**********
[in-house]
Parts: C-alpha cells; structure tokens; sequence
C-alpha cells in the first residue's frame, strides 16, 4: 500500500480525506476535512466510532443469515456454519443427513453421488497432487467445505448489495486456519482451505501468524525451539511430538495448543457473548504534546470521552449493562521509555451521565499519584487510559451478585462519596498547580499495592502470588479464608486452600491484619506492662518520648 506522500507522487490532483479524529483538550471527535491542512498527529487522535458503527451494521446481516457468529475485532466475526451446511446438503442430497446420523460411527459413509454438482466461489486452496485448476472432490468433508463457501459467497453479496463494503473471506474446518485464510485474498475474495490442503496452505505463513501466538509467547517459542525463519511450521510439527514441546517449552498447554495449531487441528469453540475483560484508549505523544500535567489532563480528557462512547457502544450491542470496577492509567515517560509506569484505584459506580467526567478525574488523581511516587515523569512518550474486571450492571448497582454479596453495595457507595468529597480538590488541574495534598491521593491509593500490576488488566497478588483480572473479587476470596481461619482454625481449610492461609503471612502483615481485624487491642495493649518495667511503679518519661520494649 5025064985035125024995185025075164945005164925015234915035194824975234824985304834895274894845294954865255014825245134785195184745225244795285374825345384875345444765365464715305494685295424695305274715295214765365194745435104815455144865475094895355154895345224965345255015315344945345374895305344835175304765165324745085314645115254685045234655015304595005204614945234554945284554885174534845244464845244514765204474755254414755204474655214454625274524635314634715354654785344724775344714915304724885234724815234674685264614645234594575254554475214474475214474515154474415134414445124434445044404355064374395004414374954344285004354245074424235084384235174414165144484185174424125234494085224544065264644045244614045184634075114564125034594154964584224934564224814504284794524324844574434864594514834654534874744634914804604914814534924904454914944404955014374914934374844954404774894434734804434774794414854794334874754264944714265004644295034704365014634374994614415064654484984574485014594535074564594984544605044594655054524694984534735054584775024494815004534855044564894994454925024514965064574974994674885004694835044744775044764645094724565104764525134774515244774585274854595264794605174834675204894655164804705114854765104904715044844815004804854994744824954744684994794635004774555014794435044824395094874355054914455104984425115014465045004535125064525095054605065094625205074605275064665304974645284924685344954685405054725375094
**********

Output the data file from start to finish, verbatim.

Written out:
[in-house]
Parts: C-alpha cells; structure tokens; sequence
C-alpha cells in the first residue's frame, strides 16, 4: 500500500480525506476535512466510532443469515456454519443427513453421488497432487467445505448489495486456519482451505501468524525451539511430538495448543457473548504534546470521552449493562521509555451521565499519584487510559451478585462519596498547580499495592502470588479464608486452600491484619506492662518520648 506522500507522487490532483479524529483538550471527535491542512498527529487522535458503527451494521446481516457468529475485532466475526451446511446438503442430497446420523460411527459413509454438482466461489486452496485448476472432490468433508463457501459467497453479496463494503473471506474446518485464510485474498475474495490442503496452505505463513501466538509467547517459542525463519511450521510439527514441546517449552498447554495449531487441528469453540475483560484508549505523544500535567489532563480528557462512547457502544450491542470496577492509567515517560509506569484505584459506580467526567478525574488523581511516587515523569512518550474486571450492571448497582454479596453495595457507595468529597480538590488541574495534598491521593491509593500490576488488566497478588483480572473479587476470596481461619482454625481449610492461609503471612502483615481485624487491642495493649518495667511503679518519661520494649 5025064985035125024995185025075164945005164925015234915035194824975234824985304834895274894845294954865255014825245134785195184745225244795285374825345384875345444765365464715305494685295424695305274715295214765365194745435104815455144865475094895355154895345224965345255015315344945345374895305344835175304765165324745085314645115254685045234655015304595005204614945234554945284554885174534845244464845244514765204474755254414755204474655214454625274524635314634715354654785344724775344714915304724885234724815234674685264614645234594575254554475214474475214474515154474415134414445124434445044404355064374395004414374954344285004354245074424235084384235174414165144484185174424125234494085224544065264644045244614045184634075114564125034594154964584224934564224814504284794524324844574434864594514834654534874744634914804604914814534924904454914944404955014374914934374844954404774894434734804434774794414854794334874754264944714265004644295034704365014634374994614415064654484984574485014594535074564594984544605044594655054524694984534735054584775024494815004534855044564894994454925024514965064574974994674885004694835044744775044764645094724565104764525134774515244774585274854595264794605174834675204894655164804705114854765104904715044844815004804854994744824954744684994794635004774555014794435044824395094874355054914455104984425115014465045004535125064525095054605065094625205074605275064665304974645284924685344954685405054725375094